With the help of the Green Team Coalition and the Brookhaven Student Government Association, Dallas College Brookhaven Campus students can actively engage and volunteer in environmentally friendly events.
“The SGA has volunteered at the Brookhaven Windmill Garden, done natural cleanups with the city of Carrollton and actively reposted what the Green Team posts on social media,” Gabriel Medina, Brookhaven SGA president, said. “It’s important to take care of the environment … as it helps us have a safe space to live in the future.”
Oriana Silva, Brookhaven SGA public relations coordinator, said, “SGA is trying to involve students to teach them how to preserve and to be more aware about how climate change or how our actions impact our environment.”
SGA is actively promoting and encouraging students to participate at their respective campuses and communities to improve the environment. “All the campuses have a green club … they may be doing some eco-friendly activities that may help to progress or to improve the environment,” Silva said. “In the case of Brookhaven, we commonly volunteer for the Windmill Garden, where naturalists teach us about caring for plant life, insects and animals.”
All Dallas College campuses have a sustainability officer or representative. At Brookhaven, the Brookhaven Sustainability Scholars program is a new initiative where students can earn a green cord for graduation regalia by completing coursework with sustainability assignments and volunteering for the betterment of the environment, according to the Dallas College website. For more information on the Brookhaven Sustainability Scholars program, contact Brandon Morton with Sustainable Brookhaven.
In an email to The Courier, Daniel Murphy, a geology professor at Dallas College Eastfield Campus, said the topic of littering and pollution is huge. “Because of littering and pollution, you are ingesting between 39,000-72,000 plastic particles per year, and there are microplastics found in every organ of your body,” Murphy said. “The impact of littering is beyond measure and the scope of the damage is incalculable.”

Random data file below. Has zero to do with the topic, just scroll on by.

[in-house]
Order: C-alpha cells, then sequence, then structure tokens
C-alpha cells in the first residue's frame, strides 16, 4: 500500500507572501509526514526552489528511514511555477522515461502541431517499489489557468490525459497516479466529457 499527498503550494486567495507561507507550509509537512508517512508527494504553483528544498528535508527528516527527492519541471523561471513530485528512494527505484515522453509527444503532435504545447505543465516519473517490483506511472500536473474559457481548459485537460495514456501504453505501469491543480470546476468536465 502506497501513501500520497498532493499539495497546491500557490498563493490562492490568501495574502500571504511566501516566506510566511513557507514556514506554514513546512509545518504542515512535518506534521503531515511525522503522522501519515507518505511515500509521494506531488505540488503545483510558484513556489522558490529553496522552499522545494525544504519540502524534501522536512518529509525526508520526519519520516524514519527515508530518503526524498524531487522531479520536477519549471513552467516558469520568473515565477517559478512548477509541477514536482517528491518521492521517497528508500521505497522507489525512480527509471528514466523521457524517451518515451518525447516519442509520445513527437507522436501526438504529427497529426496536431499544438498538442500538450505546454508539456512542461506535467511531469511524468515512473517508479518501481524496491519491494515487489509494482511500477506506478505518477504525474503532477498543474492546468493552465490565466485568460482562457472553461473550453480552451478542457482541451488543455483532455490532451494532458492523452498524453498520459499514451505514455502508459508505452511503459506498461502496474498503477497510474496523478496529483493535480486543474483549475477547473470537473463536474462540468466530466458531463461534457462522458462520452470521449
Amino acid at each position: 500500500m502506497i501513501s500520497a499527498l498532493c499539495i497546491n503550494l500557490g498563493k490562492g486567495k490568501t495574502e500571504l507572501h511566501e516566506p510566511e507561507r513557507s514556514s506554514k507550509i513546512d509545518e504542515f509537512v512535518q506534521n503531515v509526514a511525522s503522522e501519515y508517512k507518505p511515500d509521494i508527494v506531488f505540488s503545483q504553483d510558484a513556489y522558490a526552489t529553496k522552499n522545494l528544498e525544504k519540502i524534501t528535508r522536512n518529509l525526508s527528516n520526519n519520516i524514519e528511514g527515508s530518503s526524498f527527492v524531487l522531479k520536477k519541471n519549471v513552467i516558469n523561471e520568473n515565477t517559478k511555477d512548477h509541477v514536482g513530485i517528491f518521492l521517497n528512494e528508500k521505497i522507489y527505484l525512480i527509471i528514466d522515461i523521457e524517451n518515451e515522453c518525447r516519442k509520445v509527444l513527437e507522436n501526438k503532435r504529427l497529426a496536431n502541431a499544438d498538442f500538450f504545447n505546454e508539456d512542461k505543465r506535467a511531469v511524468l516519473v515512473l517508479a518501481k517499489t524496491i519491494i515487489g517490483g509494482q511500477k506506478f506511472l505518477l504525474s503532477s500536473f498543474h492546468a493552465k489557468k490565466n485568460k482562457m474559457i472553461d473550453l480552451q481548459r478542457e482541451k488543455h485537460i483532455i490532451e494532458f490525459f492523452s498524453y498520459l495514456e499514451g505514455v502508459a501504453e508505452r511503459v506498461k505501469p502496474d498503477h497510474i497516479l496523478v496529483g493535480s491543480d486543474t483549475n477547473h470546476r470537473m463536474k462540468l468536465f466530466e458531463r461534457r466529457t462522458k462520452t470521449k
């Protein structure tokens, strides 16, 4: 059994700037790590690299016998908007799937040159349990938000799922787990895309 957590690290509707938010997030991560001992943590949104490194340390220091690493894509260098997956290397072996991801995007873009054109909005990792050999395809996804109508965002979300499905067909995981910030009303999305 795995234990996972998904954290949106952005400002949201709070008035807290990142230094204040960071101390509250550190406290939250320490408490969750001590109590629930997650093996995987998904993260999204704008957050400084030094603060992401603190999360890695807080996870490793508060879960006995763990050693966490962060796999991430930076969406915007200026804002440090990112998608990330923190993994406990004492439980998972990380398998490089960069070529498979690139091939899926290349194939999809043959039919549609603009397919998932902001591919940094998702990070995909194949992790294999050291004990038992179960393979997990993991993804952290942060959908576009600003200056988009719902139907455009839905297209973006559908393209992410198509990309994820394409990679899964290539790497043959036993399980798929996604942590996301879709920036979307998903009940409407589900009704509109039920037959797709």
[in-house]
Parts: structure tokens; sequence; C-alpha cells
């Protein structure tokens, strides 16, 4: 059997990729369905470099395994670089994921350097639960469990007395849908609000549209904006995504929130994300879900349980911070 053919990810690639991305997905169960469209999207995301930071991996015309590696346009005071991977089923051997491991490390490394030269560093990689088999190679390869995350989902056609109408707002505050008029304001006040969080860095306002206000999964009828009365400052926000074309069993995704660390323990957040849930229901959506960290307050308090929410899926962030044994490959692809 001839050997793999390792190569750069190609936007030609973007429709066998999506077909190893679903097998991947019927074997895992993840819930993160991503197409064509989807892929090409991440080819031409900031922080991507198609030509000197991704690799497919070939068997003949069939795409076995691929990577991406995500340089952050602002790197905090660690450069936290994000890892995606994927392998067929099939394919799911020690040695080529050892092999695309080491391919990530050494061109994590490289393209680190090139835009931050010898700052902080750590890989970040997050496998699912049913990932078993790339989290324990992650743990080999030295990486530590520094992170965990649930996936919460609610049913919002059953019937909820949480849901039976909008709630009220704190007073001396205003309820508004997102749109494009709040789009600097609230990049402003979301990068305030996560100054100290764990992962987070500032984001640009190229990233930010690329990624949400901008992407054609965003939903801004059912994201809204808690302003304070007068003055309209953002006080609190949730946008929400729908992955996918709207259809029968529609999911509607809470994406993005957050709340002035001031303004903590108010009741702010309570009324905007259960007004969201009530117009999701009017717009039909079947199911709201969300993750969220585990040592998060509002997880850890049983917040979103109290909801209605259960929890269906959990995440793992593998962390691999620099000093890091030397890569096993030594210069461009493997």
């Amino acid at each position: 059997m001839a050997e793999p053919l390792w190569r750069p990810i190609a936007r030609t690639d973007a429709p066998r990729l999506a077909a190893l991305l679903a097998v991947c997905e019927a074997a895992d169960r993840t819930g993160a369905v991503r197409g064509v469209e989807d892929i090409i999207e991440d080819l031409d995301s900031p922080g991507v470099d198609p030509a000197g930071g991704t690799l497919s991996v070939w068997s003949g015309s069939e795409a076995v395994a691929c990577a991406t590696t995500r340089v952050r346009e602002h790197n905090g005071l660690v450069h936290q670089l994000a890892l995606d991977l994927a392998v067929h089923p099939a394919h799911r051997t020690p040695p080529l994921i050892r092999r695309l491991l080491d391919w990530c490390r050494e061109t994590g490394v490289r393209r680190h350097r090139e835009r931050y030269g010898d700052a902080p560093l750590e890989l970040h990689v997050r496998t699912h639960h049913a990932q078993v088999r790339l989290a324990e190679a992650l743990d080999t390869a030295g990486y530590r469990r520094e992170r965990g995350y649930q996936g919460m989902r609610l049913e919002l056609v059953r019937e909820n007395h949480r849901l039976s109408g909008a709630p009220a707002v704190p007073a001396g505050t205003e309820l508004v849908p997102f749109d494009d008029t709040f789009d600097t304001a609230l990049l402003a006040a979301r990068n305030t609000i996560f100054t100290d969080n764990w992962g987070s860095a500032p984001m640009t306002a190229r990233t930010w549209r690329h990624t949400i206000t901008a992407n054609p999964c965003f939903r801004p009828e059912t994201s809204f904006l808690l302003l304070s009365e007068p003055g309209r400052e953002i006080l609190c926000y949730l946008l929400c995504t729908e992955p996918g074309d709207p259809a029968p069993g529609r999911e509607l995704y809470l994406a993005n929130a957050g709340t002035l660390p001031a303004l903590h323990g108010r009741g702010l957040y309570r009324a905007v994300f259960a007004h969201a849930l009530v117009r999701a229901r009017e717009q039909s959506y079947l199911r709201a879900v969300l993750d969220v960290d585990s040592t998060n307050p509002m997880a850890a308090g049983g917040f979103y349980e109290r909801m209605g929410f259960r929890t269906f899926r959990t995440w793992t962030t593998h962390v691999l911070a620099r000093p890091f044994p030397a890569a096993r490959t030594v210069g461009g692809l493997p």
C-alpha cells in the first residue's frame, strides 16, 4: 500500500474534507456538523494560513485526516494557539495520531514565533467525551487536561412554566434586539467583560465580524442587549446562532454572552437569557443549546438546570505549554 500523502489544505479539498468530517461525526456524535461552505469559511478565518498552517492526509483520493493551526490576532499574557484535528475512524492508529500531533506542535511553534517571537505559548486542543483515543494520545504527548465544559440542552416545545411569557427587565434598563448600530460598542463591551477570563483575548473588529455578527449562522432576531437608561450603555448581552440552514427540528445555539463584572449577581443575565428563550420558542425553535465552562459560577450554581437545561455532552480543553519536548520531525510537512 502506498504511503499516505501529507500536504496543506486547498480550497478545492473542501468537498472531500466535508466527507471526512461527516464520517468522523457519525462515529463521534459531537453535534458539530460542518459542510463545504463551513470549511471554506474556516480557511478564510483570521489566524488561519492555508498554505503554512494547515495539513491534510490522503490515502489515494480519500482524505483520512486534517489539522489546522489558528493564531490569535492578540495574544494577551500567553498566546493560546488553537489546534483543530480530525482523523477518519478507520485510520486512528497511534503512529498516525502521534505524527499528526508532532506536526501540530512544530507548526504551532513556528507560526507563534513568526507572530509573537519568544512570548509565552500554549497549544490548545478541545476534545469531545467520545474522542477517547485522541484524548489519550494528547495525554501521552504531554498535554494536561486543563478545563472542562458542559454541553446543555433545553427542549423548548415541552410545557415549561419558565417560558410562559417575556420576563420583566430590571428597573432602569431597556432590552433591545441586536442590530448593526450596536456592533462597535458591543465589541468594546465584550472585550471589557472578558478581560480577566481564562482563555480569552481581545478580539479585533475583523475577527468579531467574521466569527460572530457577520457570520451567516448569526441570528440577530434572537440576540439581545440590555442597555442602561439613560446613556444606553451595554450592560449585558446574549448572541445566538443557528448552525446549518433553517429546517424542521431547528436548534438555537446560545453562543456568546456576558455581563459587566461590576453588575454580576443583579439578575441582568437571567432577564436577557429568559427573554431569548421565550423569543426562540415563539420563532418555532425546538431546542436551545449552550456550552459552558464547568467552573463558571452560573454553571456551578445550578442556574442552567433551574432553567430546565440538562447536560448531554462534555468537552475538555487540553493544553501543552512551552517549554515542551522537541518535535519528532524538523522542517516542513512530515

Murphy said students can take action on campus by picking up trash if they see it blowing around. “Don’t just leave it for someone else to get it,” he said. “Pick it up yourself. If you pick up 10 pieces of trash every day, that is 3,650 pieces of trash per year you are preventing getting into the streams, waterways and oceans. Multiply that over years, and you have made a very real difference with very little work.”
Last fall, Brookhaven virtually took part in Dallas College’s 10th annual Sustainability Summit. The event featured appearances from employees, students and staff, as well as special guest speakers such as Charles Hopkins, a founding developer of the UN University’s Regional Centres of Expertise. The summit’s theme was “Resilience for the Next 50 Years,” and speakers gave tips on helping viewers increase their sustainability with focus on the future.
Georgeann Elliott Moss, Dallas College executive administrator of sustainability outreach and initiatives, said the college plans on holding the summit in person this year, with a tentative date of Nov. 5. Moss said this year’s Sustainability Summit goal is to help viewers understand the United Nation’s 17 sustainable development goals. “If students are interested in volunteering for this event, they can contact Brandon Morton at [email protected],” Moss said.